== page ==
Roach’s next album, recorded for the Impulse label in 1961, continued his emphasis on civil-rights themes in his music and further nods to the growing anti-colonial Pan African liberation movements in Africa. Percussion Bitter Sweet included tributes to the early-20th century black nationalist figure Marcus Garvey, as well as pieces dedicated to women and young people in freedom and independence movements, and to those who had died fighting for such causes.  On the album’s concluding track, Roach saluted the struggle against apartheid in South Africa.  “The artist should reflect the tempo of his time,” Roach said in the album’s liner notes. “He should also endeavor to bring about changes where possible. The newspapers are filled with cries for freedom from every corner of the world.” Featuring Eric Dolphy on alto sax and Julian Priester on trombone, here’s Max Roach’s “Man From South Africa,” on Night Lights:


In 1962 Roach and Abbey Lincoln got married.  They also participated with fellow musicians Don Ellis and Lalo Schifrin and several white jazz writers in a no-holds-barred DownBeat Magazine round-table discussion titled “Racial Prejudice in Jazz.”  One of the writers, Ira Gitler, had given Lincoln’s recent album Straight Ahead, on which Roach played, a lukewarm review in DownBeat that criticized Lincoln’s invocation of civil rights causes and labeled her a “professional Negro.” Roach vigorously pushed back against Gitler’s explanation that Lincoln was “exploiting” her racial identity for her music, saying “Who knows more about the Negro than the Negro? If anybody has the right to exploit the Negro, it’s the Negro. Everybody else up until this point has been exploiting the Negro. And the minute the Negro begins to exploit himself… here comes somebody who says they shouldn’t exploit themselves… Here’s the point: she has a perfect right to exploit the Negro.” The ensuing discussion reflected the rising tensions of the early 1960s, as Black leaders such as Malcolm X began to express and advocate stronger responses to the persistence of racism in America.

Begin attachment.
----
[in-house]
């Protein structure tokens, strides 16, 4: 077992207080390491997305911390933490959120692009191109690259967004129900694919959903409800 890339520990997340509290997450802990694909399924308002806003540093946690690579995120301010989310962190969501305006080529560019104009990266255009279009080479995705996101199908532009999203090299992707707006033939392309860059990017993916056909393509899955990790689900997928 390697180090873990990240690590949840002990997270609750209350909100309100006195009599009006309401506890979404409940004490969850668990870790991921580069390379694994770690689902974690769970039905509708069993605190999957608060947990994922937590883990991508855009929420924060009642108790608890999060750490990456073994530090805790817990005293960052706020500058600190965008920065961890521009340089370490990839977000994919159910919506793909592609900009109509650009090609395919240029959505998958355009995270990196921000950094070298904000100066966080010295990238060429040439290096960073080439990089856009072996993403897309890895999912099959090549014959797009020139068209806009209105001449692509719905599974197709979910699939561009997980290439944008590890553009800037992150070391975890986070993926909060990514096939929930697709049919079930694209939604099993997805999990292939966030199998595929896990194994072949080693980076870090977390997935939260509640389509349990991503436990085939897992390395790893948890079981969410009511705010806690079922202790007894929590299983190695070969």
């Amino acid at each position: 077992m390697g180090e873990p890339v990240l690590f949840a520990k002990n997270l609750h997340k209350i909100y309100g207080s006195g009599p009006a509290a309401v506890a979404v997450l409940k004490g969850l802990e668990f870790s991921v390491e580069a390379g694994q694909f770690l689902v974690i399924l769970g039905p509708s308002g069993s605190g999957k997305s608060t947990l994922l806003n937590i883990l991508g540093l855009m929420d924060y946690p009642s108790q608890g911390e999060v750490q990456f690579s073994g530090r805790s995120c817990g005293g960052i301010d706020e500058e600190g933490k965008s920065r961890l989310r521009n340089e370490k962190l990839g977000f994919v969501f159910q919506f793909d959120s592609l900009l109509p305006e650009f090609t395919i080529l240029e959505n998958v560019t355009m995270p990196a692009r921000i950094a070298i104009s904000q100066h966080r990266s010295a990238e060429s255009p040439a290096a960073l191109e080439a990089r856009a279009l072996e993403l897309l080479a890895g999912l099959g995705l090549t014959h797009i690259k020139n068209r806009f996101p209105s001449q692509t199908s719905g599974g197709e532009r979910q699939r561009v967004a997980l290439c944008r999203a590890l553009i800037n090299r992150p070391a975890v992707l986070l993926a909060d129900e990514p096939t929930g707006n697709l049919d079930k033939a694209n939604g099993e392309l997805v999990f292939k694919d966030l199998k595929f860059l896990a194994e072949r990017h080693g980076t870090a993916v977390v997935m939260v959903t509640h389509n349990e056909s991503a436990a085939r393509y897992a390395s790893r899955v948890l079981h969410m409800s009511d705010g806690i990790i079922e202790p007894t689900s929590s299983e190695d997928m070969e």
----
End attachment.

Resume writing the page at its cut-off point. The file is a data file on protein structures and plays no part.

That same year Roach also recorded an innovative follow-up album for the Impulse label, employing a vocal chorus.  “The voice, as an instrument, has always fascinated me,” he wrote the liner notes. “The abundance of variations the voice can use in changing the color of one note are infinite. It was with these tonal images in mind that led me to prepare the album.” Max Roach and the title track from his album It's Time, on Night Lights: